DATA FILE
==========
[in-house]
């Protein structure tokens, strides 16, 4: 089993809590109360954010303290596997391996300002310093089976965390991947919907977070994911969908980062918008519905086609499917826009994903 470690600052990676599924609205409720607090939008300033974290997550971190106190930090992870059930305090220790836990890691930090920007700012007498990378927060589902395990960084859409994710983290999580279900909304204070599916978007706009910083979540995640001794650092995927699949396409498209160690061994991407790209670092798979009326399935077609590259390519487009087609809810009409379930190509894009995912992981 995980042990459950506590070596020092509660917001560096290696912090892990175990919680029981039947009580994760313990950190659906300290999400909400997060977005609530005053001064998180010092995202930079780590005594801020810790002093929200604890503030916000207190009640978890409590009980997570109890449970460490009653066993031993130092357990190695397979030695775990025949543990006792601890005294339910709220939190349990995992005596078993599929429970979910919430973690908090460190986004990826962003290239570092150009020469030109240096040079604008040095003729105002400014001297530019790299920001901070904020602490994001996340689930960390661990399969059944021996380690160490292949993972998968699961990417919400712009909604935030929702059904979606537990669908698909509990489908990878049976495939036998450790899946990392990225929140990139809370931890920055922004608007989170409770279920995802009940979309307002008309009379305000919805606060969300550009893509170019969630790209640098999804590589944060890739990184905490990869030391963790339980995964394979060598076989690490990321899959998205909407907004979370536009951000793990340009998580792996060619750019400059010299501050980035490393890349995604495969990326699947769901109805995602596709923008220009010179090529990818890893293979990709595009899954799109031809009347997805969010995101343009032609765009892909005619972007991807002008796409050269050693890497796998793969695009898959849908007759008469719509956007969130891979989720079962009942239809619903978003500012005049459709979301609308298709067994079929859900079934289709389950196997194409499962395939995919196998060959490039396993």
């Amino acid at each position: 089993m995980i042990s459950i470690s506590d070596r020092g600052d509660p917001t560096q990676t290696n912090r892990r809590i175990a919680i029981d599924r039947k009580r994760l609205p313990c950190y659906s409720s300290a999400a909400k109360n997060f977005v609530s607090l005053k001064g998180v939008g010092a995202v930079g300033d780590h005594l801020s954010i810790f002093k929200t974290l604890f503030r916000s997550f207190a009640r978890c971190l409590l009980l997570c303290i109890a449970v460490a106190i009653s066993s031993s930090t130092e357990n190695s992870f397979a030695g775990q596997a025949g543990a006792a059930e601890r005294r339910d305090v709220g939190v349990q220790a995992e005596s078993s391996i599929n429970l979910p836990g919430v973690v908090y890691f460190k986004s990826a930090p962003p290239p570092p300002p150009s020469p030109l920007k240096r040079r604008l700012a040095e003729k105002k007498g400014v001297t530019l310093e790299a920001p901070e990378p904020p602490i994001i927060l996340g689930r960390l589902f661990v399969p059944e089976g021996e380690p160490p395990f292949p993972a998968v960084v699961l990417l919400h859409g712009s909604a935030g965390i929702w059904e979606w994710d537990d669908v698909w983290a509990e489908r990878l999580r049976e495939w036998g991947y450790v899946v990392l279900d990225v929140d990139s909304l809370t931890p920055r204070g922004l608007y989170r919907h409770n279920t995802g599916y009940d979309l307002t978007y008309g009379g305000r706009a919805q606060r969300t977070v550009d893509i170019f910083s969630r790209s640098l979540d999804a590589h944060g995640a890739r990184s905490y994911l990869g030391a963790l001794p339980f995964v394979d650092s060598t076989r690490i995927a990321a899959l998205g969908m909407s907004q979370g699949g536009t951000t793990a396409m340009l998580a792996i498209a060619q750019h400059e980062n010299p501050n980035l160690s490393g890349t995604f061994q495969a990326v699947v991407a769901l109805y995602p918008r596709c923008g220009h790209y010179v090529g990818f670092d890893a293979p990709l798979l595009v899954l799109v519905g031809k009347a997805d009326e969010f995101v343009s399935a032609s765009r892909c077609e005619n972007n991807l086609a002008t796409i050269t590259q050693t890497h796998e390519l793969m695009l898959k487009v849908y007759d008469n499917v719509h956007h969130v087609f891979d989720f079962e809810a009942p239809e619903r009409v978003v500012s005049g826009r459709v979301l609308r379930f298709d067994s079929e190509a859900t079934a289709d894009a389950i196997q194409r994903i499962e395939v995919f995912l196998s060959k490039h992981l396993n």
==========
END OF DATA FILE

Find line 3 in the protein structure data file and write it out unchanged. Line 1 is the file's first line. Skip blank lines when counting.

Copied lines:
């Amino acid at each position: 089993m995980i042990s459950i470690s506590d070596r020092g600052d509660p917001t560096q990676t290696n912090r892990r809590i175990a919680i029981d599924r039947k009580r994760l609205p313990c950190y659906s409720s300290a999400a909400k109360n997060f977005v609530s607090l005053k001064g998180v939008g010092a995202v930079g300033d780590h005594l801020s954010i810790f002093k929200t974290l604890f503030r916000s997550f207190a009640r978890c971190l409590l009980l997570c303290i109890a449970v460490a106190i009653s066993s031993s930090t130092e357990n190695s992870f397979a030695g775990q596997a025949g543990a006792a059930e601890r005294r339910d305090v709220g939190v349990q220790a995992e005596s078993s391996i599929n429970l979910p836990g919430v973690v908090y890691f460190k986004s990826a930090p962003p290239p570092p300002p150009s020469p030109l920007k240096r040079r604008l700012a040095e003729k105002k007498g400014v001297t530019l310093e790299a920001p901070e990378p904020p602490i994001i927060l996340g689930r960390l589902f661990v399969p059944e089976g021996e380690p160490p395990f292949p993972a998968v960084v699961l990417l919400h859409g712009s909604a935030g965390i929702w059904e979606w994710d537990d669908v698909w983290a509990e489908r990878l999580r049976e495939w036998g991947y450790v899946v990392l279900d990225v929140d990139s909304l809370t931890p920055r204070g922004l608007y989170r919907h409770n279920t995802g599916y009940d979309l307002t978007y008309g009379g305000r706009a919805q606060r969300t977070v550009d893509i170019f910083s969630r790209s640098l979540d999804a590589h944060g995640a890739r990184s905490y994911l990869g030391a963790l001794p339980f995964v394979d650092s060598t076989r690490i995927a990321a899959l998205g969908m909407s907004q979370g699949g536009t951000t793990a396409m340009l998580a792996i498209a060619q750019h400059e980062n010299p501050n980035l160690s490393g890349t995604f061994q495969a990326v699947v991407a769901l109805y995602p918008r596709c923008g220009h790209y010179v090529g990818f670092d890893a293979p990709l798979l595009v899954l799109v519905g031809k009347a997805d009326e969010f995101v343009s399935a032609s765009r892909c077609e005619n972007n991807l086609a002008t796409i050269t590259q050693t890497h796998e390519l793969m695009l898959k487009v849908y007759d008469n499917v719509h956007h969130v087609f891979d989720f079962e809810a009942p239809e619903r009409v978003v500012s005049g826009r459709v979301l609308r379930f298709d067994s079929e190509a859900t079934a289709d894009a389950i196997q194409r994903i499962e395939v995919f995912l196998s060959k490039h992981l396993n």